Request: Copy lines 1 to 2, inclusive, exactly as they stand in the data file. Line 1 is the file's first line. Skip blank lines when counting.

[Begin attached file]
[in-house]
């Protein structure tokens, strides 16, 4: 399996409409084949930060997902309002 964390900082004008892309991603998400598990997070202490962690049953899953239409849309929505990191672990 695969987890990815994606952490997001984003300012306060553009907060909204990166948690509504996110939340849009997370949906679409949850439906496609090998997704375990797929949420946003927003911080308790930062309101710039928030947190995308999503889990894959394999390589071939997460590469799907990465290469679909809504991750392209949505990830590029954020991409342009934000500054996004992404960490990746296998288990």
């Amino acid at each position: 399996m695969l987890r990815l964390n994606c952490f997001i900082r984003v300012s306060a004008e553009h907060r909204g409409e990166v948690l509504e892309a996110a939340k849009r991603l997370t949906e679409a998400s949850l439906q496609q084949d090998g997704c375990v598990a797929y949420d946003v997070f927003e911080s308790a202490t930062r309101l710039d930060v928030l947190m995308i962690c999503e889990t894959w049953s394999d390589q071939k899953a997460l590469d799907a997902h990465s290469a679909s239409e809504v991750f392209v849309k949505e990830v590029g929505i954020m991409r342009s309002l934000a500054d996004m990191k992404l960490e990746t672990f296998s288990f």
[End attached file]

[in-house]
């Protein structure tokens, strides 16, 4: 399996409409084949930060997902309002 964390900082004008892309991603998400598990997070202490962690049953899953239409849309929505990191672990 695969987890990815994606952490997001984003300012306060553009907060909204990166948690509504996110939340849009997370949906679409949850439906496609090998997704375990797929949420946003927003911080308790930062309101710039928030947190995308999503889990894959394999390589071939997460590469799907990465290469679909809504991750392209949505990830590029954020991409342009934000500054996004992404960490990746296998288990």